Like other teenage boys, 14-year-old Patrick loves sport, gaming and chatting with friends. However, his mum Karen noticed from an early age, that Patrick seemed unable to regulate his emotions, and regularly felt stressed and anxious. Her search for answers led to a diagnosis of autism.
“When Patrick was finally diagnosed with autism at the age of eight, things began to make more sense,” Karen said.
“I started to understand why he would get agitated and stressed quickly and how the environment he was in would heighten that.
“I quickly learnt what sorts of things would trigger Patrick, and what coping strategies to try when needing to deescalate stressful situations to ensure he was safe.”
Karen spent a lot of time researching, chatting with other parents with children on the spectrum, medical professionals and teachers to gain as much information about autism and to give Patrick the support possible so that he reaches his full potential in life.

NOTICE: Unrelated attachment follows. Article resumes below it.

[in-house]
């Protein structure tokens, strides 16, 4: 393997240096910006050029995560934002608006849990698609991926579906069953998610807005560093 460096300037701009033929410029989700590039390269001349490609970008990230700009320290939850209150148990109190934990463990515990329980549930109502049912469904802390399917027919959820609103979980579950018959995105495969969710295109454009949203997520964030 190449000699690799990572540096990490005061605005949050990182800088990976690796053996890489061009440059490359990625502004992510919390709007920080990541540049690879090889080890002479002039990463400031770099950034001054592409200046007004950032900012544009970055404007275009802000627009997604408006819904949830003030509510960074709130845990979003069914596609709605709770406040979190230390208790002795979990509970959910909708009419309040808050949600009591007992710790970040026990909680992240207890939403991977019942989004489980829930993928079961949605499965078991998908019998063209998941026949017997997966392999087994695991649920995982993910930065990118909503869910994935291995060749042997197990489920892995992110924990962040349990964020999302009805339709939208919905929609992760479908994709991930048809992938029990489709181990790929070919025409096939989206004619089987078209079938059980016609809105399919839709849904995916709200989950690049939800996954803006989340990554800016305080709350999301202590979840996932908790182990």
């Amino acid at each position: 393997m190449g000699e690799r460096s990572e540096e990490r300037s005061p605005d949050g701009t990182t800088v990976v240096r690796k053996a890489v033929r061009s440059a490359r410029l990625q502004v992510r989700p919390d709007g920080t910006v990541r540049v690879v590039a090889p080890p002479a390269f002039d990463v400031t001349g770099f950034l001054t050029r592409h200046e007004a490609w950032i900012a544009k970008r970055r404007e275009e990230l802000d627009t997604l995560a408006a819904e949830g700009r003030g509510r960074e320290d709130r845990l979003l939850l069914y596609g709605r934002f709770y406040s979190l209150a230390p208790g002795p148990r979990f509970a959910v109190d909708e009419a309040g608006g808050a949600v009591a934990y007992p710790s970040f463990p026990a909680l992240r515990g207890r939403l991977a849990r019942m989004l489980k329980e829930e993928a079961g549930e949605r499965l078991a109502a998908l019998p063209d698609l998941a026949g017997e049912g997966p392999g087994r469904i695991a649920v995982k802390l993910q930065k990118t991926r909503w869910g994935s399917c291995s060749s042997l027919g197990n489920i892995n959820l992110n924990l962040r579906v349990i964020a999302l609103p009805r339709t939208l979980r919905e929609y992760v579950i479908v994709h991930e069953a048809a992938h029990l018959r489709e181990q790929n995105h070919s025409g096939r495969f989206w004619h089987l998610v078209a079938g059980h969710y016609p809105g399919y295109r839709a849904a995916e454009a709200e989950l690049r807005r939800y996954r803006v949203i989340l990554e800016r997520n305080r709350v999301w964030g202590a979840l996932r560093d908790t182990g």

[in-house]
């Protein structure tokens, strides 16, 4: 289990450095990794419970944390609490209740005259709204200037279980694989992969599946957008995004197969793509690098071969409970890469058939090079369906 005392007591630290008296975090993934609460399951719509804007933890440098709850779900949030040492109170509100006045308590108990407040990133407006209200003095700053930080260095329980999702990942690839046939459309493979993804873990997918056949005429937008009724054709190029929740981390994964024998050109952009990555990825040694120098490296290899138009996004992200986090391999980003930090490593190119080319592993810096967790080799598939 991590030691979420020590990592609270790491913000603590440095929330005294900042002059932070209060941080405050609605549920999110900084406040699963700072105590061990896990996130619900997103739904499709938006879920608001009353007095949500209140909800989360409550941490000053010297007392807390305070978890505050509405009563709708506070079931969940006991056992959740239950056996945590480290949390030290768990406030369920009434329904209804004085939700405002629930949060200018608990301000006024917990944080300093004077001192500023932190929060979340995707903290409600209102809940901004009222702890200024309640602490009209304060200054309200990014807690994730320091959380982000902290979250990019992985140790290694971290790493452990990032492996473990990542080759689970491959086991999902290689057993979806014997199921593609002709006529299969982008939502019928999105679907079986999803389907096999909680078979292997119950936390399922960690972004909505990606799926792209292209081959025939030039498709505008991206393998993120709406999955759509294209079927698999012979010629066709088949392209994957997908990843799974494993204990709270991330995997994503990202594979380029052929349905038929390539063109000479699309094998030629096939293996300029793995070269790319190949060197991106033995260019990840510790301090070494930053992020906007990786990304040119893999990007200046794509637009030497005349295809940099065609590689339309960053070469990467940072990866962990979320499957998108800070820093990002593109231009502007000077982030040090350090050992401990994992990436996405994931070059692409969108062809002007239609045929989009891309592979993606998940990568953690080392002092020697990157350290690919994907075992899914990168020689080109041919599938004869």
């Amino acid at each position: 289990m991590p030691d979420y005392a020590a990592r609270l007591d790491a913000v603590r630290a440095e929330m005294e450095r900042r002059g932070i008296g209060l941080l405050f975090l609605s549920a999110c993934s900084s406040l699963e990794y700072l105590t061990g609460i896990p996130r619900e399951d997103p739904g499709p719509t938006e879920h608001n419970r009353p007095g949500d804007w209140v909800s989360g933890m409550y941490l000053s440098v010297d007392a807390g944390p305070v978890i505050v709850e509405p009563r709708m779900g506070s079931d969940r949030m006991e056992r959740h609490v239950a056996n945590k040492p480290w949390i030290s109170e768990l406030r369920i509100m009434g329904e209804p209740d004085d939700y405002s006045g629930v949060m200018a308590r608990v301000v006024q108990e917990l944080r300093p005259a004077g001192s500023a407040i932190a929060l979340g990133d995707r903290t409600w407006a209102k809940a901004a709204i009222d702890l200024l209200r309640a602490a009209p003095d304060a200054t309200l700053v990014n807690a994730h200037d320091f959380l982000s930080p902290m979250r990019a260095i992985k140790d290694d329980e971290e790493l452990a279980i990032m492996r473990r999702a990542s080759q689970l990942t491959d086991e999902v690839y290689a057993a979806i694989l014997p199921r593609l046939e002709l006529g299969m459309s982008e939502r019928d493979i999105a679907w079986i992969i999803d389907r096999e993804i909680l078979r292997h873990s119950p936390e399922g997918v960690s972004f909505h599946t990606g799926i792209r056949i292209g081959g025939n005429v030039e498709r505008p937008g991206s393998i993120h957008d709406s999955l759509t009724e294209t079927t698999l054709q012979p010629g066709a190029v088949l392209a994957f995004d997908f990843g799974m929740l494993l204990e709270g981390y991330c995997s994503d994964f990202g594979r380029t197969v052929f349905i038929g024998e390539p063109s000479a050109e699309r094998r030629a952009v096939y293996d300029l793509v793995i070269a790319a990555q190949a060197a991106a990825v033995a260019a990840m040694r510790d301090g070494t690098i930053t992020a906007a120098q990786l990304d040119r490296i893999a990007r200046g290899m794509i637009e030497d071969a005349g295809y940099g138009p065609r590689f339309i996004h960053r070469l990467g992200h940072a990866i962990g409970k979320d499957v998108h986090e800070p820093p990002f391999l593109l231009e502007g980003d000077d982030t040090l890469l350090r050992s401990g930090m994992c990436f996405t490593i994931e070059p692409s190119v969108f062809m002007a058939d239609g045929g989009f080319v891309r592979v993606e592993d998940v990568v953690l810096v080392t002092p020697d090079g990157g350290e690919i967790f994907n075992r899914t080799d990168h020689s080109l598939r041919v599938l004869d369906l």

“A day for Patrick has so many variables, but daily routine is one of the keys to a better day.
“Regular visits with the team at the Queensland Children’s Hospital and other services are also a big help.
“I have made a point of letting Patrick know that autism is not an excuse for poor behaviour, nor should it define him – instead he should define autism and all that it encompasses.”
This is the motto Karen and her family have tried to embrace, hoping this will educate others along the way.
Fingers crossed Karen and Patrick’s pet dog, Harley, will be soon be trained as an autism assistance dog.
Autism spectrum disorder (ASD): overview
Signs of autism in primary school aged children and teenagers
Go blue for autism